Sending and Receiving Objects Over the Internet

February 18, 2011

Object Transmission Testing

Object Transmission Testing

This is a small test to validate some ideas for a general object communication class.

There are two browsers open in the image. The test consists of sending a serialized Smalltalk object from one browser to the other and opening an inspector on the received object.

Here is the code for opening the channel:

Channel open: 'test-1'
handler: [:x | (Json decode:x) asObject inspect].

And the code for sending an object:

Channel send:
(Json encode: {{
sender: 'BROWSER ONE',
message: 'hello browser two'

You need to open the channel first on both browsers. Then you can send as many message objects as you wish. Note that both browsers will receive all messages. An object communication class would mask senders from receiving their own messages.

A few notes about the code:

  • there is a new class Json for encoding/decoding objects
  • “asObject” is a new unary message that can be sent to any JavaScript object as well as any Smalltalk object. It will encapsulate a native JavaScript object in a NativeObject Smalltalk object.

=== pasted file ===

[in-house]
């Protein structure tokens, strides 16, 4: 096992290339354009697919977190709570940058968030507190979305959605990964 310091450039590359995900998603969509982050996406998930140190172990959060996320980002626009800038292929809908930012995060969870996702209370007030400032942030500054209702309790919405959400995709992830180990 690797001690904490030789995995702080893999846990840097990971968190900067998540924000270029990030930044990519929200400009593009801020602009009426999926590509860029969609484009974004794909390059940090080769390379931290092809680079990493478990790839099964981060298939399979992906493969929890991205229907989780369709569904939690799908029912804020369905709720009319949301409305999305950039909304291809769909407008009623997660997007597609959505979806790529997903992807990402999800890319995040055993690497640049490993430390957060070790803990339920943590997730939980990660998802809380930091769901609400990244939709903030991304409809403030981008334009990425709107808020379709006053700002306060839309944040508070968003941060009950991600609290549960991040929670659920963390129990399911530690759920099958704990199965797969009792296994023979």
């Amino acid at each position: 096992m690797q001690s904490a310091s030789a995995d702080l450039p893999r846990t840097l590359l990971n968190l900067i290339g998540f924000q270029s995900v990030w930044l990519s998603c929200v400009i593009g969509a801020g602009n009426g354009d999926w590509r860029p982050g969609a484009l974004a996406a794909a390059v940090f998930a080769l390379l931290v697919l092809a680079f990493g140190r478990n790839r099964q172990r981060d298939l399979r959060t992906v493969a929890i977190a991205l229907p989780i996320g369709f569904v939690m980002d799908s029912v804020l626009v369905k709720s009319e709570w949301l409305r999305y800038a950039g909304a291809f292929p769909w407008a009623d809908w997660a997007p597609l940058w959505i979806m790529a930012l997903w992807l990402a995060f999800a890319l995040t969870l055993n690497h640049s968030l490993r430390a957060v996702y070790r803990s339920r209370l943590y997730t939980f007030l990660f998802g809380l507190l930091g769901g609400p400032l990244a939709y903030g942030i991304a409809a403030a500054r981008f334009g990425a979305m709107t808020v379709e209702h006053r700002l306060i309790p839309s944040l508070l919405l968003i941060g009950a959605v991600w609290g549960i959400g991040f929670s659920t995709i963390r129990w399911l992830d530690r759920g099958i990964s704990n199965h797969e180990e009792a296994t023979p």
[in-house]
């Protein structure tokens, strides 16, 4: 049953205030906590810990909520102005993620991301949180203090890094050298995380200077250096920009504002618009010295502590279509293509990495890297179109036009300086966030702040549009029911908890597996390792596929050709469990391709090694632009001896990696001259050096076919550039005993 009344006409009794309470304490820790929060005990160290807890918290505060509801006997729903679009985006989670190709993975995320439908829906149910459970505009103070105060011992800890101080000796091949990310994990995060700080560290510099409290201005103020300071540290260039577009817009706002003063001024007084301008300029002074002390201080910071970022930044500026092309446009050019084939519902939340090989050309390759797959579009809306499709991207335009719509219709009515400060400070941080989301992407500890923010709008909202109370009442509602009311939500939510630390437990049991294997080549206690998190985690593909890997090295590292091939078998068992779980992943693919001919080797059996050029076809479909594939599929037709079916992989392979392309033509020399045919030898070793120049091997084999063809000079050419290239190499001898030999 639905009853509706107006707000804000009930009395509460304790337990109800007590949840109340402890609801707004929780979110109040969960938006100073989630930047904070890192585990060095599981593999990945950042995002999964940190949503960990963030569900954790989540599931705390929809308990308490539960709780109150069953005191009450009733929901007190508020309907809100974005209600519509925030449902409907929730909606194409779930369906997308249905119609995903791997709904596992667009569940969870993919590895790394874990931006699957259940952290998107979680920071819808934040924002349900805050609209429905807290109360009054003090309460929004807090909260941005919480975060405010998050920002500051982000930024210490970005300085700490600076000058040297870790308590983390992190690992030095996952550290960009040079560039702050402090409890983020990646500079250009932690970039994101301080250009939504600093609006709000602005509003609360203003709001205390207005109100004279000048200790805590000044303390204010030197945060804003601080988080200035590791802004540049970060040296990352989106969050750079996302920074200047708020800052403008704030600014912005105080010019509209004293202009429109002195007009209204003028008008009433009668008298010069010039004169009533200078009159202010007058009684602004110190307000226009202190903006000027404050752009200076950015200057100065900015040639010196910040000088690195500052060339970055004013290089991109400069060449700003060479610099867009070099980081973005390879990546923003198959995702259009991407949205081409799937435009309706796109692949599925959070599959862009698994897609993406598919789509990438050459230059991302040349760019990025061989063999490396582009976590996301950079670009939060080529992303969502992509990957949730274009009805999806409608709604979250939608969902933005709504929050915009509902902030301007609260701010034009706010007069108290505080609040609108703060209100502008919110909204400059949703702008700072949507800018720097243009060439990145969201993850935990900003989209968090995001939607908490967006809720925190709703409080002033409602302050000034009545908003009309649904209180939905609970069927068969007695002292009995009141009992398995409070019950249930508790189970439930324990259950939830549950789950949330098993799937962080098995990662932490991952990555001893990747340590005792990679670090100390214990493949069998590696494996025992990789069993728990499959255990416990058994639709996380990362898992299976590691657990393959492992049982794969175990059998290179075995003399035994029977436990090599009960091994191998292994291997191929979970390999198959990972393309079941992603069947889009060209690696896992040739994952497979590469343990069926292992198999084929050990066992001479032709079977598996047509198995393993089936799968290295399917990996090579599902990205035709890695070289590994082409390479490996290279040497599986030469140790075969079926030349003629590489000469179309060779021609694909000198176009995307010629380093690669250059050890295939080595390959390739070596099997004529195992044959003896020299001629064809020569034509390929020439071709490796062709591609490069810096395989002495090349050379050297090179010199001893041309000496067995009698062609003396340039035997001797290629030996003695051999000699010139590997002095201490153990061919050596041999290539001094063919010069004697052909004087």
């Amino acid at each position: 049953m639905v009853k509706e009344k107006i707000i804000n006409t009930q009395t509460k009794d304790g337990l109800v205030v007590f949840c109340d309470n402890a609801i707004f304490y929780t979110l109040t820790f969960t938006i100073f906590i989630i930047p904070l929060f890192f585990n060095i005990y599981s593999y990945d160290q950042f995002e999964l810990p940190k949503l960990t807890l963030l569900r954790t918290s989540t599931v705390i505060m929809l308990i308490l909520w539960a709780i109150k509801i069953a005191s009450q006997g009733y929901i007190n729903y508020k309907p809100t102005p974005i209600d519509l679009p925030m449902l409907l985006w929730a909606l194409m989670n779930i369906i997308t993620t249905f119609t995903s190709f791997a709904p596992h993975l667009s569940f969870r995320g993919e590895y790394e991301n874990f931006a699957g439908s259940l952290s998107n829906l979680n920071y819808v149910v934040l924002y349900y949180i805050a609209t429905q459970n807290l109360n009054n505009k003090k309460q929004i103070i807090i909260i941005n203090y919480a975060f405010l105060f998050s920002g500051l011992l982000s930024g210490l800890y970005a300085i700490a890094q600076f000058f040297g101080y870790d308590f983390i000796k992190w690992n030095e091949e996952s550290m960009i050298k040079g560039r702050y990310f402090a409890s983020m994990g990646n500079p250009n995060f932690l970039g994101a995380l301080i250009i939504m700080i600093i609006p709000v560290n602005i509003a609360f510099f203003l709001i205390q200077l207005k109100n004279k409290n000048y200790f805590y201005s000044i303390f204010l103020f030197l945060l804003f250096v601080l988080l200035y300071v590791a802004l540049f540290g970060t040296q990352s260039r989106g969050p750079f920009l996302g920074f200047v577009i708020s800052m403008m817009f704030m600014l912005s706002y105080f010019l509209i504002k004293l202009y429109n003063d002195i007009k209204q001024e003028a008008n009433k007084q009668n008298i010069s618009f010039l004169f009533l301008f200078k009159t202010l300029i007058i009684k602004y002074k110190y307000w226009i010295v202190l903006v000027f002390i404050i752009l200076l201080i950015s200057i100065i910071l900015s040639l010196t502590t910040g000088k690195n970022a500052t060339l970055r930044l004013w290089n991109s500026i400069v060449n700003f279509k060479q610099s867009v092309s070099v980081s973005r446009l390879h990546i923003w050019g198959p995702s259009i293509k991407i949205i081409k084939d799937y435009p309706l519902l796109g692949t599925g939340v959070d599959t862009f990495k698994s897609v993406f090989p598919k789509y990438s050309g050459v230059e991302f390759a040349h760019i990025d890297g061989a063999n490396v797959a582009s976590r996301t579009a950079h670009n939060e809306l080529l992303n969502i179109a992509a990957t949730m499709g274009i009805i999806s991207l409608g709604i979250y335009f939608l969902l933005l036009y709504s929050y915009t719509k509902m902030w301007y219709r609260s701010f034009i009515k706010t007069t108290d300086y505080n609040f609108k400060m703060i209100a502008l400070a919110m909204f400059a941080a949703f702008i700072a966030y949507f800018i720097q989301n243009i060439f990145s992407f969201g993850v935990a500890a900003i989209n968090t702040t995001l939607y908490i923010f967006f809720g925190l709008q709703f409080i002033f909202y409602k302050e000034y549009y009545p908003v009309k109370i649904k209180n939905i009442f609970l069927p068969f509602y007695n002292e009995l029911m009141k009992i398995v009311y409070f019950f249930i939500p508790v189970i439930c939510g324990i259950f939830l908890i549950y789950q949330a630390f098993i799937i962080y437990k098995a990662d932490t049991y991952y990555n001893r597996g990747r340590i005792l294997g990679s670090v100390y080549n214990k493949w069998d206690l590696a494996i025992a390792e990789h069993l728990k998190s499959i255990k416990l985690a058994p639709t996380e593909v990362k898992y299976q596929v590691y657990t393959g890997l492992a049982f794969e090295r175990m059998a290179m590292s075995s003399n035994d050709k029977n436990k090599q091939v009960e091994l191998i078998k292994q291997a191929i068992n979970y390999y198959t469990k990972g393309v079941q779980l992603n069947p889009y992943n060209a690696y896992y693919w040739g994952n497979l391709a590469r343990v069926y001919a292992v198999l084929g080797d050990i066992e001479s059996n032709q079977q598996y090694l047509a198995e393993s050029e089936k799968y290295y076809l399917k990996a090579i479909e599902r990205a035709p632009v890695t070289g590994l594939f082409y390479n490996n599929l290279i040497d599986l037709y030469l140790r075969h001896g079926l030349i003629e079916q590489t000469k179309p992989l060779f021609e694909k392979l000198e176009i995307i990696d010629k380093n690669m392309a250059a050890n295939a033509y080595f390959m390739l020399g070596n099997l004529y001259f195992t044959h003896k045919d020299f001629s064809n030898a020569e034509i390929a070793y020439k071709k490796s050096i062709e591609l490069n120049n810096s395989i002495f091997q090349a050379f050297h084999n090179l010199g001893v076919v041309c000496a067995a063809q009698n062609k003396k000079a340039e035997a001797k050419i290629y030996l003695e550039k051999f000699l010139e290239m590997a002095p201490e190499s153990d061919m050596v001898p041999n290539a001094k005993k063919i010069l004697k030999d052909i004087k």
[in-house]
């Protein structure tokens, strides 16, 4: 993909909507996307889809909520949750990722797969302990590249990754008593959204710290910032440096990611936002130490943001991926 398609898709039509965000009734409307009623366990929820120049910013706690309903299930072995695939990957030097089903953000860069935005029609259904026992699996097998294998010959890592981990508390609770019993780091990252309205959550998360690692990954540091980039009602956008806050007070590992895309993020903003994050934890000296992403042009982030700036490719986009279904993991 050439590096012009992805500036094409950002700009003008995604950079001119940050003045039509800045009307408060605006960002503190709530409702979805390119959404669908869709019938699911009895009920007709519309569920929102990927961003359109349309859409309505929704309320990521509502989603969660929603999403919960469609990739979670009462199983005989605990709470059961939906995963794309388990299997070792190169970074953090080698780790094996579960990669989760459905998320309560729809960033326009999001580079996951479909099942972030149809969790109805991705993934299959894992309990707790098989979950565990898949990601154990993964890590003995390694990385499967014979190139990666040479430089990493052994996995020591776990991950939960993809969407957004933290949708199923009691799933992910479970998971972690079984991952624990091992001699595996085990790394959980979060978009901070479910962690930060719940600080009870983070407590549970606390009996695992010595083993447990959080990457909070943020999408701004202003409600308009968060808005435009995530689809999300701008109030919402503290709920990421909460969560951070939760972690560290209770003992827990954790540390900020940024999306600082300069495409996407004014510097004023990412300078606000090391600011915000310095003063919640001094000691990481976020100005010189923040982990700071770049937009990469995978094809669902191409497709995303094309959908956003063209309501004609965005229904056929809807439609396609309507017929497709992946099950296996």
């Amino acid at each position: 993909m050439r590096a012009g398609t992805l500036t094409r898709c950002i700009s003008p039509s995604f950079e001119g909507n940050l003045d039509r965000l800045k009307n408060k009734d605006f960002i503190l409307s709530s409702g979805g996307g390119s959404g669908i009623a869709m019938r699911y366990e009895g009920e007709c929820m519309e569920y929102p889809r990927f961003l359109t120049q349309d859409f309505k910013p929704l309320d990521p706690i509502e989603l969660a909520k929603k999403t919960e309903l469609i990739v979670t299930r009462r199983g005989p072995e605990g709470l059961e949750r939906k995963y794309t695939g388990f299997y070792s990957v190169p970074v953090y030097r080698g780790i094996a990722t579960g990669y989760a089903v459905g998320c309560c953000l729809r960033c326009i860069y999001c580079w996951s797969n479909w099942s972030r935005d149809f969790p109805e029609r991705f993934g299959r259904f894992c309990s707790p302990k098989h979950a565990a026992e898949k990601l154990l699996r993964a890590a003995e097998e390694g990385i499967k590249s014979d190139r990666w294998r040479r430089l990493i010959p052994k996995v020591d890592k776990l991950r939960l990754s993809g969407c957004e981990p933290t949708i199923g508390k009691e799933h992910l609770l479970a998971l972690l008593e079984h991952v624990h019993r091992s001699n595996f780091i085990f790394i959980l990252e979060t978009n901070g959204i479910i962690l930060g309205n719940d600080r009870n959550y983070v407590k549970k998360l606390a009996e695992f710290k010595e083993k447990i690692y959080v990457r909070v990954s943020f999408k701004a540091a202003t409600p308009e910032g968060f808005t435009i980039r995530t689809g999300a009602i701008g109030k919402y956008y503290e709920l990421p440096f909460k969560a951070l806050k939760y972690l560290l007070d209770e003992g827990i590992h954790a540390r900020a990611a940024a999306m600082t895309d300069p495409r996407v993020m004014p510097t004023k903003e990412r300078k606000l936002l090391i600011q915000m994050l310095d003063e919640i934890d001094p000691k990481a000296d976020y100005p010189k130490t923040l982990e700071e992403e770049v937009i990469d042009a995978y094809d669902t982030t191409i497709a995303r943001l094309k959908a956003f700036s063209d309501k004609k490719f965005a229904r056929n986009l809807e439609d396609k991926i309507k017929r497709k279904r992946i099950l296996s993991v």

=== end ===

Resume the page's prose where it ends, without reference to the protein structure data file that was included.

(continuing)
• in sending the message, I am using a shorthand way of creating a Dictionary

This is the basic underlying Smalltalk object transmission mechanism.

Now the task is to build some protocols on top of it for more conveniently communicating with objects.

After that, we can deal with objects that contain messages.


4 Responses to “Sending and Receiving Objects Over the Internet”

  1. Jose Says:

    Peter, the quicksilver URL generates a js error:

    Error: console is not defined
    Archivo de origen:
    Línea: 42

    Showing background picture without Transcript Window, context menu not works…

    I use Firefox 3.6.13 on Mac OS X 10.6.6 (On Google chrome and Opera works fine)

  2. Peter Fisk Says:


    I have added a debug flag to the quicksilver.js file:

    Smalltalk.vars.debug = false;

    If the flag is not set, the logging code in Vm will not execute.

    Hopefully, this will fix the problem for you.

    — Peter

  3. Andy Burnett Says:

    I wonder if it worth defining an ‘application’ class that would be the default handler for channel communication. That way, the server – or other clients – could simply send message objects without needing to know the receiving object name.

    Ideally, I want to be able to e.g. have the server send the message “alert: ‘scheduled maintenance in 10 minutes'” , and all the listening clients would respond as appropriate.

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